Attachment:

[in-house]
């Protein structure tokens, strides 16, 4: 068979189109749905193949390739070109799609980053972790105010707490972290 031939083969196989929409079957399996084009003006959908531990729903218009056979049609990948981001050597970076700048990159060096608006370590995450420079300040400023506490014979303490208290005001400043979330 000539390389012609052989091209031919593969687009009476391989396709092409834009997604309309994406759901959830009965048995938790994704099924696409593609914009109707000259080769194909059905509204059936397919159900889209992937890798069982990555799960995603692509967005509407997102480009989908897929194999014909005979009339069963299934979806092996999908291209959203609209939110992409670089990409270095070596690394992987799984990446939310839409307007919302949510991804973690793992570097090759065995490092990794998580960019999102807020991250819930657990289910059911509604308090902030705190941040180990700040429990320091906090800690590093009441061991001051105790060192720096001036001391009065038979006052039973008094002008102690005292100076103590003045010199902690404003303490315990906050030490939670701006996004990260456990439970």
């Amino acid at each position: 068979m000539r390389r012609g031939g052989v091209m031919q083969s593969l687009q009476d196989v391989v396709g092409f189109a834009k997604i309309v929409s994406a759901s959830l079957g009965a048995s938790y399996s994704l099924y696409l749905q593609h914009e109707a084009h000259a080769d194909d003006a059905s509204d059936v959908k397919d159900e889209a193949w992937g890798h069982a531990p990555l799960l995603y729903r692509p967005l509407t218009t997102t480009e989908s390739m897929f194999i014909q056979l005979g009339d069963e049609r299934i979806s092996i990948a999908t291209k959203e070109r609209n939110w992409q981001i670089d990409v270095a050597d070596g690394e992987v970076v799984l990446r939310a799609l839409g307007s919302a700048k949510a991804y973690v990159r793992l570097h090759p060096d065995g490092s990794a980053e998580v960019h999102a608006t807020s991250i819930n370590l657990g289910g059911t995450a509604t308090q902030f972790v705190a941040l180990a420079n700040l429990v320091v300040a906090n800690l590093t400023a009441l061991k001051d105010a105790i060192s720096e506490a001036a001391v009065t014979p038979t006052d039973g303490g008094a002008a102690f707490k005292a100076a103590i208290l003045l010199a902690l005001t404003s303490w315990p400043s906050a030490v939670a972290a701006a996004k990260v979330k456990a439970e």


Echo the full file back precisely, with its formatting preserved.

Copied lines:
[in-house]
């Protein structure tokens, strides 16, 4: 068979189109749905193949390739070109799609980053972790105010707490972290 031939083969196989929409079957399996084009003006959908531990729903218009056979049609990948981001050597970076700048990159060096608006370590995450420079300040400023506490014979303490208290005001400043979330 000539390389012609052989091209031919593969687009009476391989396709092409834009997604309309994406759901959830009965048995938790994704099924696409593609914009109707000259080769194909059905509204059936397919159900889209992937890798069982990555799960995603692509967005509407997102480009989908897929194999014909005979009339069963299934979806092996999908291209959203609209939110992409670089990409270095070596690394992987799984990446939310839409307007919302949510991804973690793992570097090759065995490092990794998580960019999102807020991250819930657990289910059911509604308090902030705190941040180990700040429990320091906090800690590093009441061991001051105790060192720096001036001391009065038979006052039973008094002008102690005292100076103590003045010199902690404003303490315990906050030490939670701006996004990260456990439970």
């Amino acid at each position: 068979m000539r390389r012609g031939g052989v091209m031919q083969s593969l687009q009476d196989v391989v396709g092409f189109a834009k997604i309309v929409s994406a759901s959830l079957g009965a048995s938790y399996s994704l099924y696409l749905q593609h914009e109707a084009h000259a080769d194909d003006a059905s509204d059936v959908k397919d159900e889209a193949w992937g890798h069982a531990p990555l799960l995603y729903r692509p967005l509407t218009t997102t480009e989908s390739m897929f194999i014909q056979l005979g009339d069963e049609r299934i979806s092996i990948a999908t291209k959203e070109r609209n939110w992409q981001i670089d990409v270095a050597d070596g690394e992987v970076v799984l990446r939310a799609l839409g307007s919302a700048k949510a991804y973690v990159r793992l570097h090759p060096d065995g490092s990794a980053e998580v960019h999102a608006t807020s991250i819930n370590l657990g289910g059911t995450a509604t308090q902030f972790v705190a941040l180990a420079n700040l429990v320091v300040a906090n800690l590093t400023a009441l061991k001051d105010a105790i060192s720096e506490a001036a001391v009065t014979p038979t006052d039973g303490g008094a002008a102690f707490k005292a100076a103590i208290l003045l010199a902690l005001t404003s303490w315990p400043s906050a030490v939670a972290a701006a996004k990260v979330k456990a439970e």